Quayside Going By the Wayside?

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UPDATE Quayside, a smart city project proposed for Toronto, with favorable polling still above 50 percent in February, now appears to be languishing, according to OneZero.com. In May, Sidewalk Labs,the company behind the new age city, announced it was abandoning the project, giving economic infeasibility as the reason. Sidewalk Labs, is part of the Alphabet family under the Google banner. The waterfront location was pitched as an interconnected community where life would be better, thanks to a technical support grid. 

The revitalized smart city project came to the drawing board in 2017, and attracted attention with its vision of transforming 2,000 acres of downtown Toronto, an area known for empty buildings and parking lots, into a thriving urban hub. Quayside was supposed to be a hallmark of urban planning, with the smart grid taking into account civic and social services, traffic patterns, utilities, and healthcare. Prime Minister Pierre Trudeau said that he foresaw the innovations launching changes in “other parts of Canada and around the world.” 

However, the positive welcome that Sidewalk Labs hoped to cultivate has continued to gain detractors. Local residents who attended community meetings expressed concerns that the gentrification of the neighborhood would be detrimental to longtime denizens. The technology that was meant to be the chief appeal of the site has also been met with mounting suspicion.   

Former Information and Privacy Commissioner of Ontario, Ann Cavoukian, PhD, addressed this concern telling radio host Bianca Wylie, “The ability to track citizens, to engage in surveillance with the technology that they’re proposing – that’s not going to happen. I can provide that assurance.” A doubtful Wylie responded, saying, “If a company is taking that data and using it to build products and services to then sell back to us, why isn’t that intellectual property and the value of that data ours as residents of the city?” She also cast shade on Google offshoot, Sidewalk Labs, noting, “It is not innovative to be partnering with, basically, a monopoly.”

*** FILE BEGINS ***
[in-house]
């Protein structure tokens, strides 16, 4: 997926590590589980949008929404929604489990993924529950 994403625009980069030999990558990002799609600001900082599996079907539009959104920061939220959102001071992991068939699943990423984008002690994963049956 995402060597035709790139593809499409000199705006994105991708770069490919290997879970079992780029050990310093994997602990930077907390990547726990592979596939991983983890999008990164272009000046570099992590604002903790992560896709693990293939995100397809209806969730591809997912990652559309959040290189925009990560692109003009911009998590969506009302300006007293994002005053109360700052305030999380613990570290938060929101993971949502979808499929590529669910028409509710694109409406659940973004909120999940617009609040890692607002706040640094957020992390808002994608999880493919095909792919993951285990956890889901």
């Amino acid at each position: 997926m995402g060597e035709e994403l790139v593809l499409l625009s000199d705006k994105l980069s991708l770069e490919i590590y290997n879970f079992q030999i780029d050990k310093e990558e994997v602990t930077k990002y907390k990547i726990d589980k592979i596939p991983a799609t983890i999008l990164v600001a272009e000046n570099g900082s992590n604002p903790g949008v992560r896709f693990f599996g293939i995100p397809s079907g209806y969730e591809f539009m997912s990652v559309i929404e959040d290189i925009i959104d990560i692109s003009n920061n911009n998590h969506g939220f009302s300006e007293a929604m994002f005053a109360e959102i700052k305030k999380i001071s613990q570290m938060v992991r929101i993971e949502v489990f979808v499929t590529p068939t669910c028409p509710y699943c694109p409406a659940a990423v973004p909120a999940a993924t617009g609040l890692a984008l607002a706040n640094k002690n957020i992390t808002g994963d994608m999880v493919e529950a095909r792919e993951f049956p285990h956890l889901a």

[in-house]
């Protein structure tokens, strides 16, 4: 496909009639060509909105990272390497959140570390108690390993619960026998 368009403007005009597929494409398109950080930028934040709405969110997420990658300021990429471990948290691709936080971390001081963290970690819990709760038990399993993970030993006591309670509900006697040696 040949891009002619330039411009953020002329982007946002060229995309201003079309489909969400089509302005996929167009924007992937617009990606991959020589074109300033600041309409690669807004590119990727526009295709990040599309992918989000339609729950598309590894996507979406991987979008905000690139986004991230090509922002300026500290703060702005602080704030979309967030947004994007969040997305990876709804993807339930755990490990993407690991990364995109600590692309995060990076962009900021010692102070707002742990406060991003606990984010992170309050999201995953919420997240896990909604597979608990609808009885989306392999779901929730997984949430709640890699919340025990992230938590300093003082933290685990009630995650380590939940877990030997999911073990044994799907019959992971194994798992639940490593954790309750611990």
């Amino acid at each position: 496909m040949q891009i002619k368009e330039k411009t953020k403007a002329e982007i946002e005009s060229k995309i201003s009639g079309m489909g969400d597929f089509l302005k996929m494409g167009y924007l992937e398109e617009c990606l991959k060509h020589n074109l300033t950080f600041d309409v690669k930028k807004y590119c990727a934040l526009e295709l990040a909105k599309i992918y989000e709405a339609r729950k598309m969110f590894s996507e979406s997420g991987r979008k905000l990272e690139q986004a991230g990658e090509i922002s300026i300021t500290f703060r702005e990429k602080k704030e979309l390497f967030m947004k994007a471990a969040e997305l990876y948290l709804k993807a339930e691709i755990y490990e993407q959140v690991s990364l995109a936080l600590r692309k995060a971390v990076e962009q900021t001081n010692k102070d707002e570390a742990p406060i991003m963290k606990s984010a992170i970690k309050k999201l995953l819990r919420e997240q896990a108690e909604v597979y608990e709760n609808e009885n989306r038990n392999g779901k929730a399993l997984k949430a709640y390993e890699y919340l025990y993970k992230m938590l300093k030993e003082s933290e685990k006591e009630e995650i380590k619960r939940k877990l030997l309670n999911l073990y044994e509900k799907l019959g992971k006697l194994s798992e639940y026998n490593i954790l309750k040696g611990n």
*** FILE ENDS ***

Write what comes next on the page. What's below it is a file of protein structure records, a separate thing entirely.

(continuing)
Reporting on a popularity poll in 2019, MobileSyrup noted even then that respondents had issues with Sidewalk Labs’ perceived lack of transparency. Voices like those in Spacing Magazine, a publication and blog centered on urban culture, added to the growing negativity with repeated articles questioning the value of the Quayside project. Quayside also drew the ire of tech industry bigwigs like Jim Balsillie, a Canadian businessman, philanthropist and former co-CEO of the Canadian company Research In Motion, who expressed his anger at a project of this magnitude being outsourced to the United States instead of being handled in Canada. 

Balsillie shared his views in both government hearings, and in various publications, calling Quayside “not a smart city,” but a “pseudo-tech dystopia.” Sidewalk Labs countered with its own press, but government agencies at different levels began airing their misgivings about the project. The public tide, according to OneZero.com, has turned in favor of rejecting the smart city plan as being more of a surveillance tool and “data cow” for Google than an asset for citizens in Toronto. 

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